Poppies by Sydney Chaney Thomas

Now that I am actively seeking love with a willingness to be open and vulnerable I would like to share a short story about the year I was twenty-five.

I had broken up with my boyfriend, and when it ended, he went to medical school and I moved to San Francisco.

Although, I wrote this story long ago, it resonates with the feelings I have now, of being between two places, and starting over.  It’s a love story, but one you have with yourself, but only when you allow yourself time alone.


by Sydney Chaney Thomas

At twenty-five I am alone. High above the city in my apartment over looking San Francisco Bay, I watch the ten o’clock news, turn the television off, and then do nothing. Sometimes, I sleep in my bed without sheets, I pull my down comforter over my head and fall into a deep sleep, other times, I stay out all night. And when I do come home, I throw my clothes on the floor and go out and buy new ones. When I am out I tell the waitress, “I want this and I want that, and this, and that,” and no one says anything like you would expect them to. Other evenings, I read well past midnight and get out of bed at noon. I don’t answer my phone and I am routinely unaccounted for.

On the third floor of 2727 Polk Street, I smoke cigarettes and listen to music while I paint. I spend a great deal of time watching the light change out my window on the San Fransisco Bay. I don’t want to be criticized, I don’t want to depend on anyone, but most of all I don’t want to be disappointed. I have wrapped myself in cotton and can’t be touched. And mostly, I am doing fine.

My childhood would infuse my adulthood with a silence that was uncomfortable for me to tolerate. The peaceful periods were often unbearable. Threatened by the calm again, I begin to notice the choices I am making, unnecessary changes that are not improvements; new jobs, new boyfriends, new cities that take me away from myself most of all. I shake things up without regard to the consequences, and the more difficult my life becomes the more expert I become at putting it back together again. I cannot bare the silence of a quiet life, it opens the door for a flood of memories. To keep them at bay, I have to be too busy to care, too embroiled in my own life to hear the voices from the past calling out to me, until now. 

In San Francisco, I go out to the clubs with friends, to restaurants and museums, filling up my time so I won’t be alone, but I feel alone even when I am surrounded by a crowd of people and alternately, alone when I am with myself. I sit in a bar on Union Street, my slim legs stretched out and crossed at the ankle. I wear a short herringbone skirt, a black turtleneck sweater, and low-heeled suede shoes with pointed toes. My hair is straight and cut to my chin. I’m drinking beer after work, my girlfriend and I are laughing, but exchanging glances with the four boys at the table next to us. Two of them are wearing round glasses. They send drinks over, we are perhaps four years older, a nice margin.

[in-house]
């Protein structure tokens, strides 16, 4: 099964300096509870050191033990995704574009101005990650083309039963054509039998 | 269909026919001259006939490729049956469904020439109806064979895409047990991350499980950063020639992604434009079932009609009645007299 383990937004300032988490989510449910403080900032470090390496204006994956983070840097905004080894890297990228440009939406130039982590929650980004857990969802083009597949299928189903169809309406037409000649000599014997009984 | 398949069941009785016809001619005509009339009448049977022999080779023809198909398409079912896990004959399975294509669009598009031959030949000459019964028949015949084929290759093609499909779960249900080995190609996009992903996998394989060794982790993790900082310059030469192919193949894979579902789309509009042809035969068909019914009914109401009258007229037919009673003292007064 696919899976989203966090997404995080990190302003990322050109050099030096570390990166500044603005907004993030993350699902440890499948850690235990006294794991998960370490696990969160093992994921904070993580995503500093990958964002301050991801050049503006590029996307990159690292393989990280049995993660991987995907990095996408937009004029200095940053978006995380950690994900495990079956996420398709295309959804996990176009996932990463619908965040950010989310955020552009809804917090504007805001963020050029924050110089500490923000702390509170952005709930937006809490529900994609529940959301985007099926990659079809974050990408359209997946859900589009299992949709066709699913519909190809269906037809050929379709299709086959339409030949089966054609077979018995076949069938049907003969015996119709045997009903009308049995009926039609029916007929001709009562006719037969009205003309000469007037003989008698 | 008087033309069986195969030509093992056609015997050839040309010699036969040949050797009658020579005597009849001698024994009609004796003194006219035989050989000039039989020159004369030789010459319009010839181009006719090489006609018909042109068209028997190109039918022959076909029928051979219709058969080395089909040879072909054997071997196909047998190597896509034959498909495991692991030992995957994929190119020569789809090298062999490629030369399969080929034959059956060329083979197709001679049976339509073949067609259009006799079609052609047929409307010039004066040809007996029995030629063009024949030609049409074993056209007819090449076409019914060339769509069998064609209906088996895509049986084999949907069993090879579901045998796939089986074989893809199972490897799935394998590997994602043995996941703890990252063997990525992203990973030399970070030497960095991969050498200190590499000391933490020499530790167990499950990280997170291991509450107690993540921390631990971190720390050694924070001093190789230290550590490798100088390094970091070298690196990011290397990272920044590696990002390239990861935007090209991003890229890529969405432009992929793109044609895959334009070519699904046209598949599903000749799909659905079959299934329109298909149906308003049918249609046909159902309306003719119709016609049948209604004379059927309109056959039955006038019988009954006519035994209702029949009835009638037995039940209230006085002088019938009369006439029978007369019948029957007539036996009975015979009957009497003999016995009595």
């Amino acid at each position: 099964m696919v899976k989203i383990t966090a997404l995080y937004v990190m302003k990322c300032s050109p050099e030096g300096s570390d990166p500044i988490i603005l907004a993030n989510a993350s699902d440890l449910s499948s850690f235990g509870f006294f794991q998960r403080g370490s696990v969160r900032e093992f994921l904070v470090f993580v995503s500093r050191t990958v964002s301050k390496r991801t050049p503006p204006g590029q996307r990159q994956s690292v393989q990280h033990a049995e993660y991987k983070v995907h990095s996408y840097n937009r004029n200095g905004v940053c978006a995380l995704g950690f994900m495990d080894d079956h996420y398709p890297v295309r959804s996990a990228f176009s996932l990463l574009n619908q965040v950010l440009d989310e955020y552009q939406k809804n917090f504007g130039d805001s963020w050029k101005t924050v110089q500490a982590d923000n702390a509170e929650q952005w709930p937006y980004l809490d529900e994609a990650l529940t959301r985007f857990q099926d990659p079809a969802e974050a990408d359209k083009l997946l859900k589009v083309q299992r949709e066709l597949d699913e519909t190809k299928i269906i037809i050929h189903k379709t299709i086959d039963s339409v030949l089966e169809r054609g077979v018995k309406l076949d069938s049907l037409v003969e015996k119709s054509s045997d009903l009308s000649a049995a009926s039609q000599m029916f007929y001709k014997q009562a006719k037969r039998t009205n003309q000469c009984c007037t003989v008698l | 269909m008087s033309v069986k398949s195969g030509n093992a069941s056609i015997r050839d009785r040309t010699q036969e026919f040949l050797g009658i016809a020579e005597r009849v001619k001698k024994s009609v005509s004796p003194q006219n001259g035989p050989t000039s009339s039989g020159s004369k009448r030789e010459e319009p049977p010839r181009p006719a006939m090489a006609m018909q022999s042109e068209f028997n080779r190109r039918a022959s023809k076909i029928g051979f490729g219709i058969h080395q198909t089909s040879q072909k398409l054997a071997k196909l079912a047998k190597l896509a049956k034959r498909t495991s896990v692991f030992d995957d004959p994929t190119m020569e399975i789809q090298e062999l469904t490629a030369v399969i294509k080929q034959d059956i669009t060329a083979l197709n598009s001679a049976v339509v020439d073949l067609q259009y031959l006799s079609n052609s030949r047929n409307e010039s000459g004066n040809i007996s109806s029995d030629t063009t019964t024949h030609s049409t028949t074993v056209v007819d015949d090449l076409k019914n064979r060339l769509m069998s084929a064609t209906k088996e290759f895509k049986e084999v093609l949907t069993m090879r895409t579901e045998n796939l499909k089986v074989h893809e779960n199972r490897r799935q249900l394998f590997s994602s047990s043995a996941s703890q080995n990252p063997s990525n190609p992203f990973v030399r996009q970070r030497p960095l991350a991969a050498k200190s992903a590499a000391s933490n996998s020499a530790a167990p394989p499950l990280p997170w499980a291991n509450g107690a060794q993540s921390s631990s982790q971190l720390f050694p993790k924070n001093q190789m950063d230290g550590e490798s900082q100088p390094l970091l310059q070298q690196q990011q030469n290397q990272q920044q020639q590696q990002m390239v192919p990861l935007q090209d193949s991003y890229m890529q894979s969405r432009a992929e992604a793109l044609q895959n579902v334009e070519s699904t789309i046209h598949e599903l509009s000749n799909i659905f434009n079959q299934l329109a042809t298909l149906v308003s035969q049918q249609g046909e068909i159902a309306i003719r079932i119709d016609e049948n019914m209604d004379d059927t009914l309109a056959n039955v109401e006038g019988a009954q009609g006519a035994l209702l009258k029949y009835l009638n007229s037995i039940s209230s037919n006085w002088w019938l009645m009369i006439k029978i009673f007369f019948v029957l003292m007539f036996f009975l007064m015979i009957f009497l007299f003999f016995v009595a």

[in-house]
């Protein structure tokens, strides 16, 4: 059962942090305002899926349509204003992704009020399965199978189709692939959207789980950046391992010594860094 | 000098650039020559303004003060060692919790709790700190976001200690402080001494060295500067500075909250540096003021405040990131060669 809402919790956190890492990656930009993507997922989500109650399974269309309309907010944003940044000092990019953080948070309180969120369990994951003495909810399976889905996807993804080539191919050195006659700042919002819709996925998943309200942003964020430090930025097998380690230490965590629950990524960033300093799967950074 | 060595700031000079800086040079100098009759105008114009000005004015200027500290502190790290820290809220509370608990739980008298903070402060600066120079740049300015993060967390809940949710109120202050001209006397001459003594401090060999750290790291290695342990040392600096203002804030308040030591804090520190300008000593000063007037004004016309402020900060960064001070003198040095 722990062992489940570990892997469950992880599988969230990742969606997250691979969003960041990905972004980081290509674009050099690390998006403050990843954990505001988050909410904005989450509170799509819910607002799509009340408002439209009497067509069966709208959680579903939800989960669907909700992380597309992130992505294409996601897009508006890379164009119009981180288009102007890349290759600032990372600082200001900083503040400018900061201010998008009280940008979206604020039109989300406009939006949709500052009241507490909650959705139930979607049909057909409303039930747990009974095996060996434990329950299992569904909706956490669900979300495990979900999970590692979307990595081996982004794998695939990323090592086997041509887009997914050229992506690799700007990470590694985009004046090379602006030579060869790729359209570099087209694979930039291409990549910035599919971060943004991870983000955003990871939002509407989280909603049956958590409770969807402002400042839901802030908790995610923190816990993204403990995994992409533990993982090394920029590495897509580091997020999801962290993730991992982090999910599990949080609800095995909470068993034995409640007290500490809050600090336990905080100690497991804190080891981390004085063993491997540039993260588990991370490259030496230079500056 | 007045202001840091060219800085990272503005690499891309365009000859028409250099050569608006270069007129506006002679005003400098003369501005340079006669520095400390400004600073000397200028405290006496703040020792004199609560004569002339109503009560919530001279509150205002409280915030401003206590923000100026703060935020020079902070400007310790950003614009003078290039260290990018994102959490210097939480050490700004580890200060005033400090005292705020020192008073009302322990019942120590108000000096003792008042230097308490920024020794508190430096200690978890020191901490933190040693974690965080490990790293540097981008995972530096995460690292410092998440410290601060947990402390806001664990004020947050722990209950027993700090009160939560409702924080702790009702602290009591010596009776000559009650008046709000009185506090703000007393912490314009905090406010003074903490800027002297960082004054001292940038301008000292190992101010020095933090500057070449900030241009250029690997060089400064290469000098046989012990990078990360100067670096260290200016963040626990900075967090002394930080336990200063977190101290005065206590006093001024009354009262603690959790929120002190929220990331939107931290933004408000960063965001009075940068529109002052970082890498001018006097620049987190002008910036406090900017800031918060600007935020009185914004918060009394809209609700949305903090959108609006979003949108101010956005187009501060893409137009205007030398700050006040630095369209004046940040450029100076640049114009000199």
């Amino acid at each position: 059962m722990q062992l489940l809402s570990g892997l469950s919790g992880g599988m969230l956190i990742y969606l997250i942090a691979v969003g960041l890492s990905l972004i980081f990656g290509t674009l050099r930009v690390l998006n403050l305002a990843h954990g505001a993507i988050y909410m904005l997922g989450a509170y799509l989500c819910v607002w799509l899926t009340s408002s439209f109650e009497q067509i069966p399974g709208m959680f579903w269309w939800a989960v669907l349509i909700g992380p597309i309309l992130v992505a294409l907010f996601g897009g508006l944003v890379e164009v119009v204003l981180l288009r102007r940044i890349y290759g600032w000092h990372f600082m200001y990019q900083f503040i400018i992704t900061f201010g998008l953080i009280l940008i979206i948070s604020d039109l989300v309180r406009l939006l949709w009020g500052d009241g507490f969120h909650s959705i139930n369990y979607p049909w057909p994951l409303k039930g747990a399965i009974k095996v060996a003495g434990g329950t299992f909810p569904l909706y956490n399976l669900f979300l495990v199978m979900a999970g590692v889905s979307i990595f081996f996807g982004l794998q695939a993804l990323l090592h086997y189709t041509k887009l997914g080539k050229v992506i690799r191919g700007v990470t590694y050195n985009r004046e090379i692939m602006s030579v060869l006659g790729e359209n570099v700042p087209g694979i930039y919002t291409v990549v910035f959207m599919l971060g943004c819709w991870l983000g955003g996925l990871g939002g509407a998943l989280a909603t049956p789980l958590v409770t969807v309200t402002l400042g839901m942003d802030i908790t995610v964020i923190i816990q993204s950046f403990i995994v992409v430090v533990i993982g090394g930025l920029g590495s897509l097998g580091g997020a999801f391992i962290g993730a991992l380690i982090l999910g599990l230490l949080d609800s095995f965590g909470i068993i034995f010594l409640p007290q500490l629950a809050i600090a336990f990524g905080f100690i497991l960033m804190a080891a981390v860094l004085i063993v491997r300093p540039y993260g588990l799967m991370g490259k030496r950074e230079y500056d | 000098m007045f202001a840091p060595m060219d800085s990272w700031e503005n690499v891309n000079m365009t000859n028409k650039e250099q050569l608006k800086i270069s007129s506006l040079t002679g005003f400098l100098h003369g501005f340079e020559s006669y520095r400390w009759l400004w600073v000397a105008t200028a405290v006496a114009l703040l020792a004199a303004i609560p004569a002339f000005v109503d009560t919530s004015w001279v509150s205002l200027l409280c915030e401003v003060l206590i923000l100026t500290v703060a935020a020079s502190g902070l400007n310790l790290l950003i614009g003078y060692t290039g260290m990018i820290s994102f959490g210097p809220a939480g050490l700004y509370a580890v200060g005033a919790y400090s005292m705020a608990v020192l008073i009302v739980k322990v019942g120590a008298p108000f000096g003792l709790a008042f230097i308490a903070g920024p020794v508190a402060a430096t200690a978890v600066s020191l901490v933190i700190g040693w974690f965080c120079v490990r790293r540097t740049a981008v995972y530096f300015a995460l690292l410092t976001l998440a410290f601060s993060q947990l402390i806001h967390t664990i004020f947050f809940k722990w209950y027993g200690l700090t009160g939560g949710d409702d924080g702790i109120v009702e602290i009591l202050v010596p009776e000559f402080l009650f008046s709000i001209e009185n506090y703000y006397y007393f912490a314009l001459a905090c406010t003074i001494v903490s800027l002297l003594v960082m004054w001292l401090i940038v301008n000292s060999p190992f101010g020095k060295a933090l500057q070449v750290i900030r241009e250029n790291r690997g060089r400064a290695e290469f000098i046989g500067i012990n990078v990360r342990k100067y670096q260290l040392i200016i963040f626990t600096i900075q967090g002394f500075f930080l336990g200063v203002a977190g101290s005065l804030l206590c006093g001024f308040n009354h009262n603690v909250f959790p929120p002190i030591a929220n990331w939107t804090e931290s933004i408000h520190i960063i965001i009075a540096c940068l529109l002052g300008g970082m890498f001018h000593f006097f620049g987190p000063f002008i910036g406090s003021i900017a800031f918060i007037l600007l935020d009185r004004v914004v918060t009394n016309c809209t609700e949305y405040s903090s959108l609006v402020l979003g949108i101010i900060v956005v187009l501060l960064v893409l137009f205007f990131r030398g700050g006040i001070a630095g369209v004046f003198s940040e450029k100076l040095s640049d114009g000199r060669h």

Later, they are sitting with us and we talk with them until well after midnight. I take a cab home and crawl into bed at two a.m., slightly drunk and perfectly numb. I get up at six, work all day and go out again the next night.

On most days after work, I run the Embarcadero from my flat in Russian Hill. I run along the water toward the Golden Gate Bridge. The air is salty and cool and the path is unobstructed by tourists. I run back up the steep hill toward Polk Street. I am in the best physical shape of my life. I wait for the traffic light to change at Van Ness, the bright white light of the city glowing all around me.

The sunlight plays brightly against the light colored buildings like so many post cards, while the turquoise bay sparkles to the North. I think the water looks like melted silver, the surface reflecting the light blue cloudless sky.

At work I am making a training video for a product I am launching. I am interviewing actors, they read for me as I sit in my directors chair. I look at all of the actors that the agency has sent over. They are all different ages, shapes and sizes. As each one reads for me, and the director, I try to picture them in the part. Finally, I choose a man in his early thirties wearing a blue suit. He has curly strawberry blond hair. He is handsome, but not too much so. I pass over the really cute guys, the ones who stare at me as I look down at my paperwork and try not to smile. I don’t ask them to repeat lines like I do for the other actors. In the late afternoon I leave the studio on Montgomery Street and walk back up Market to my next appointment.

In my office I am eating pizza and writing the dull script. My boss joins me and we finalize the copy in a relative short period of time.

Later, at the elevator he reminds me to ask the actor that I’ve hired if he has been in any blue movies.